Latin Players Struggling Early for the New York Mets

Joe ScumaciCorrespondent IMay 6, 2008

The New York Mets have some big names playing in a high-expectation city. The diverse New York Mets are only a game out of first, but are looking for answers to their early underachievement.

David Wright, Brian Schneider, and Ryan Church were the lone three American players in the Mets' lineup yesterday. They combined for six strikeouts in the game.

This is not a racist article by any means, just something I have noticed while watching the Mets play baseball this year. If you look at the offensive woes of the Mets, you seem to find a trend in the early-season struggles.

Lead by Angel Pagan's .267 batting average, the remaining Latin batters on the Mets are surprisingly behind.

Some notable averages include the speedy Jose Reyes' .263, Carlos Delgado at .217, Moises Alou is hitting .267, and Luis Castillo is a pathetic .234.

Pedro Martinez has been a disappointment since joining the Mets, immediately getting hurt and sending the Met's rotation into chaos. Not to mention, Carlos Beltran has disappeared since the season began, and has been hampered by injury to go along with his .231 average.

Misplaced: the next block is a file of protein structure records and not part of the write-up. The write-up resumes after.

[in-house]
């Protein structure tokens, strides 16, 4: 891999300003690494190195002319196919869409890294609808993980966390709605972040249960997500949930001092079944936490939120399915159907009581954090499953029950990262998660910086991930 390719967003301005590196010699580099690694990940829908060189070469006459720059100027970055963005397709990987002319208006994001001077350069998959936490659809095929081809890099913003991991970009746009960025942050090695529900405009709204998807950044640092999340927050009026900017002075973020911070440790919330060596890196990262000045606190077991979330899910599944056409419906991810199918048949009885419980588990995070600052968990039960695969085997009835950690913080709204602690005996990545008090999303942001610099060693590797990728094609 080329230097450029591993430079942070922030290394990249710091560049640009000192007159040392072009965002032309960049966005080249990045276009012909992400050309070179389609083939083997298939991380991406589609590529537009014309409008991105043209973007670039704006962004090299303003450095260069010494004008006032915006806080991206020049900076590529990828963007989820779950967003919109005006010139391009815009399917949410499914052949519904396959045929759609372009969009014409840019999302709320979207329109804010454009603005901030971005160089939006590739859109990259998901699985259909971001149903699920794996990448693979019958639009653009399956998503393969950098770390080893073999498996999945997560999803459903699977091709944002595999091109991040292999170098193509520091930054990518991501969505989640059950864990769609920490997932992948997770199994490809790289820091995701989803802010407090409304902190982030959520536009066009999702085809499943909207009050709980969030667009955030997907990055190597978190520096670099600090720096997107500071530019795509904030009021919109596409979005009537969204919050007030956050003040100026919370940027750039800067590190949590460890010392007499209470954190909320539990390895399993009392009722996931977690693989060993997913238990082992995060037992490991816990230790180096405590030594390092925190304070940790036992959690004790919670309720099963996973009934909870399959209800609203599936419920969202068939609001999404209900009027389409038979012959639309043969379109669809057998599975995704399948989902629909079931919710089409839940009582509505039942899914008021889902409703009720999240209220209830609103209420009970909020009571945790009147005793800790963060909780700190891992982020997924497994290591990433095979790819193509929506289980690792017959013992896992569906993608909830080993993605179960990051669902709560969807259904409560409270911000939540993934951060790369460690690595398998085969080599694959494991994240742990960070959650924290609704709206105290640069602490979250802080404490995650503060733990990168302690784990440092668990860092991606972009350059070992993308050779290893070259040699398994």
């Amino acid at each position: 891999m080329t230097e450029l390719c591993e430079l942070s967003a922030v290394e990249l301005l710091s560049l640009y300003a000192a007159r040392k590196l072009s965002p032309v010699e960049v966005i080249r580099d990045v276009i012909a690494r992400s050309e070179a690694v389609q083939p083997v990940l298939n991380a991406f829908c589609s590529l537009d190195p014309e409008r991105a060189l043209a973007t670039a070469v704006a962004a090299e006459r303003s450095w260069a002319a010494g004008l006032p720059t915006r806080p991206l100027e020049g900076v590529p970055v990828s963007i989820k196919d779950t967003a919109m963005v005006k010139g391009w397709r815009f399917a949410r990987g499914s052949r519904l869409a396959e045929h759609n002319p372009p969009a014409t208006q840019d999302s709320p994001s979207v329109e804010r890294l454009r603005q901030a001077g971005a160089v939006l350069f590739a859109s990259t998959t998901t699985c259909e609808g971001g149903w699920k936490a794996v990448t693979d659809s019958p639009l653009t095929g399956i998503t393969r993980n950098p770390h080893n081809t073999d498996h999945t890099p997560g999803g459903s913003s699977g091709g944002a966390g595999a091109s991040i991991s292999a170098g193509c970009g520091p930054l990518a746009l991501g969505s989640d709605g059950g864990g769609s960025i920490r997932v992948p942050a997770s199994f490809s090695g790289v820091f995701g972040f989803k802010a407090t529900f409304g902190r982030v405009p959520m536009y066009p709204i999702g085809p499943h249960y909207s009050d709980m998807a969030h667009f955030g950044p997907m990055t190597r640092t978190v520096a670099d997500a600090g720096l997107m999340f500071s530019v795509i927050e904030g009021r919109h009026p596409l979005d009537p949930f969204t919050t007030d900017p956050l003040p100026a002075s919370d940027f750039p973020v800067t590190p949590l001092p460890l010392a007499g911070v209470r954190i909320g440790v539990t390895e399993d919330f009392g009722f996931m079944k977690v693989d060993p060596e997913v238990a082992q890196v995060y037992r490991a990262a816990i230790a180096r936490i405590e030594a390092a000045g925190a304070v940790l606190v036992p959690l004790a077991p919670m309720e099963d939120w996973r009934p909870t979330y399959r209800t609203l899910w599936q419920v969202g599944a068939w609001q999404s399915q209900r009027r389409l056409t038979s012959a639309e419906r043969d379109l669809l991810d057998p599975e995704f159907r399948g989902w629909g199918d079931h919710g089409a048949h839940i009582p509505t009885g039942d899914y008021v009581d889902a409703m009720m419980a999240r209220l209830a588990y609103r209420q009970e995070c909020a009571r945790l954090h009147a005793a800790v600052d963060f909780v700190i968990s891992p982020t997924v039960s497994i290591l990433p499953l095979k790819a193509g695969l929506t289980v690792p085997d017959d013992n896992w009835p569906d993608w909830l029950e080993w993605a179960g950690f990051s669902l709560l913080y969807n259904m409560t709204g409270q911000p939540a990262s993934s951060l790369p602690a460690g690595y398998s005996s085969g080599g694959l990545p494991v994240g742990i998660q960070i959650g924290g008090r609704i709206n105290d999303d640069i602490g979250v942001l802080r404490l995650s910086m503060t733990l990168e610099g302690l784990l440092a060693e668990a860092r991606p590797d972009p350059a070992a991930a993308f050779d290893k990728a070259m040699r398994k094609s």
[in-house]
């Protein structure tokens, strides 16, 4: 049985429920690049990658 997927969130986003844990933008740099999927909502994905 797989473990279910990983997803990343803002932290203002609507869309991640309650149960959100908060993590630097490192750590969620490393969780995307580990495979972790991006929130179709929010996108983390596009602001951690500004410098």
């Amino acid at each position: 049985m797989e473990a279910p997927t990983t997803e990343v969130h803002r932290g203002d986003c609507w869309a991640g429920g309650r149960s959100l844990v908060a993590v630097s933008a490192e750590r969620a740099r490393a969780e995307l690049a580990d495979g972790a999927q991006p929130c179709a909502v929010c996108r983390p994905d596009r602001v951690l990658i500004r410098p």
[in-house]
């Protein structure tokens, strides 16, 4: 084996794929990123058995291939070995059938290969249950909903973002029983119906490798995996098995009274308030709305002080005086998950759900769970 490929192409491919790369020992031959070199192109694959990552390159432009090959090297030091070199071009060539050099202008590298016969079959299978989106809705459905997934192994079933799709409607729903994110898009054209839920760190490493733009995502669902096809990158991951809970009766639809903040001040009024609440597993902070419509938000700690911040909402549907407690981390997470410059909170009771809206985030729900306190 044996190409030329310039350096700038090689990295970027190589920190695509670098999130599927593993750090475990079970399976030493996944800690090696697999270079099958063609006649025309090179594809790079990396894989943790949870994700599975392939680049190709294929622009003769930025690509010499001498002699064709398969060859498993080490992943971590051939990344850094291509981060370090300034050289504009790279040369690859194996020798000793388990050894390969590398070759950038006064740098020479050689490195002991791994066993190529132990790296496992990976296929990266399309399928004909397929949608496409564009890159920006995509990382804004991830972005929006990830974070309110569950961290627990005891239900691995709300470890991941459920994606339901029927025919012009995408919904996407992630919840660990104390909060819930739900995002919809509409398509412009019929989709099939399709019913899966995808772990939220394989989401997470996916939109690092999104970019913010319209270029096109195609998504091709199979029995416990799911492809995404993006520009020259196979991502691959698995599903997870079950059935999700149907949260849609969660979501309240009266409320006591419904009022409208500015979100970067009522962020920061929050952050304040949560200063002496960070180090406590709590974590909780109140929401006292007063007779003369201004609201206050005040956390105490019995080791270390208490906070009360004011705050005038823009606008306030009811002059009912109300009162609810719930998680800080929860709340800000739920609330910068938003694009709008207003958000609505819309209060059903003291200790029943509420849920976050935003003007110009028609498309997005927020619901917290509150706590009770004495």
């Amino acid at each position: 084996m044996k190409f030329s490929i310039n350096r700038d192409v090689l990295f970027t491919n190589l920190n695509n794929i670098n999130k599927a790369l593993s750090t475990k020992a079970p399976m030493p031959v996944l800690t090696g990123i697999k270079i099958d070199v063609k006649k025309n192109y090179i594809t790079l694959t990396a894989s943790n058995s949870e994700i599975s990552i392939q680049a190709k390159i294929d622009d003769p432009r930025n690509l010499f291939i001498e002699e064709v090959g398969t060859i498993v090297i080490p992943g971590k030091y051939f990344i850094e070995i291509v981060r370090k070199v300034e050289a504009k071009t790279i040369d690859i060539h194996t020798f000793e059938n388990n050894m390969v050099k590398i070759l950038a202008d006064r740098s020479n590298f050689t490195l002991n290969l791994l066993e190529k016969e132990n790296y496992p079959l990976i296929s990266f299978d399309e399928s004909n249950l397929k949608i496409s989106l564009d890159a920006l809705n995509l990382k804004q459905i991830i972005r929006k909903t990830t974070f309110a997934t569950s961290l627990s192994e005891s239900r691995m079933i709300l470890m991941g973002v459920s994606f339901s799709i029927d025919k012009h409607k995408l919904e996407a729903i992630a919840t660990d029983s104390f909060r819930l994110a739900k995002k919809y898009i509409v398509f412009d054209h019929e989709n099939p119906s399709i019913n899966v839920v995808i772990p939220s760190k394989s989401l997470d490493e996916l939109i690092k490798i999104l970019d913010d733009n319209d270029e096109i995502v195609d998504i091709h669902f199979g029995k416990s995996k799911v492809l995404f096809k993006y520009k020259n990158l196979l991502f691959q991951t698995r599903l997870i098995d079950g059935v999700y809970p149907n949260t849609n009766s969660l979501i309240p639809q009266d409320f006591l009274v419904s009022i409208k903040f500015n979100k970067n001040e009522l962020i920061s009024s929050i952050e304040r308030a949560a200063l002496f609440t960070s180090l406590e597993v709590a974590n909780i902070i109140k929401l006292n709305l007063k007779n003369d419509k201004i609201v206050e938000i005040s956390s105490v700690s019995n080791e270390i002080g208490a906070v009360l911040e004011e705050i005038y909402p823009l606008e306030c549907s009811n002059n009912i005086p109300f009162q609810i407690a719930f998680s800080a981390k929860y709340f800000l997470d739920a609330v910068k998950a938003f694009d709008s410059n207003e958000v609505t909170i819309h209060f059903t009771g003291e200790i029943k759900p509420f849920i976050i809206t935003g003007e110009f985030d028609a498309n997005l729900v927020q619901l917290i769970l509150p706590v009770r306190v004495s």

Nelson Figueroa's latest start was just five innings, eight hits, five earned runs, and one home run allowed, in a start they badly needed against the red-hot Dodgers.

Oliver Perez, another Latin starter, has seen his ERA fluctuate and hover around five all year, as he continues to find his groove on the mound. Reliever Jorge Sosa has an ERA of 6.05, almost identical with fellow Latin reliever Duaner Sanchez. (6.00 ERA)

On the other hand, the Mets' best investment in the off season, Johan Santana, has not let them down so far. He is earning every penny with his 2.91 ERA and again, like every year, at the top of the league in strikeouts (47).

But you cannot blame these Latin players for the struggles of the Mets, because when they win, they are the first players to be praised. In today's game, where Latin players have been prospering across the country, 80 percent of the Mets payroll is spent on their big name players. But with a division as tough as the NL East, they will need every one of them to step up and play to their potential.

As far as predictions go, I think the Mets will be just fine. Their less than stellar averages will raise with the weather, and the return of Pedro should help out Willie Randolph's rotation big time.

Hopefully, they will all heat up at the right time, and avoid the late-September collapse.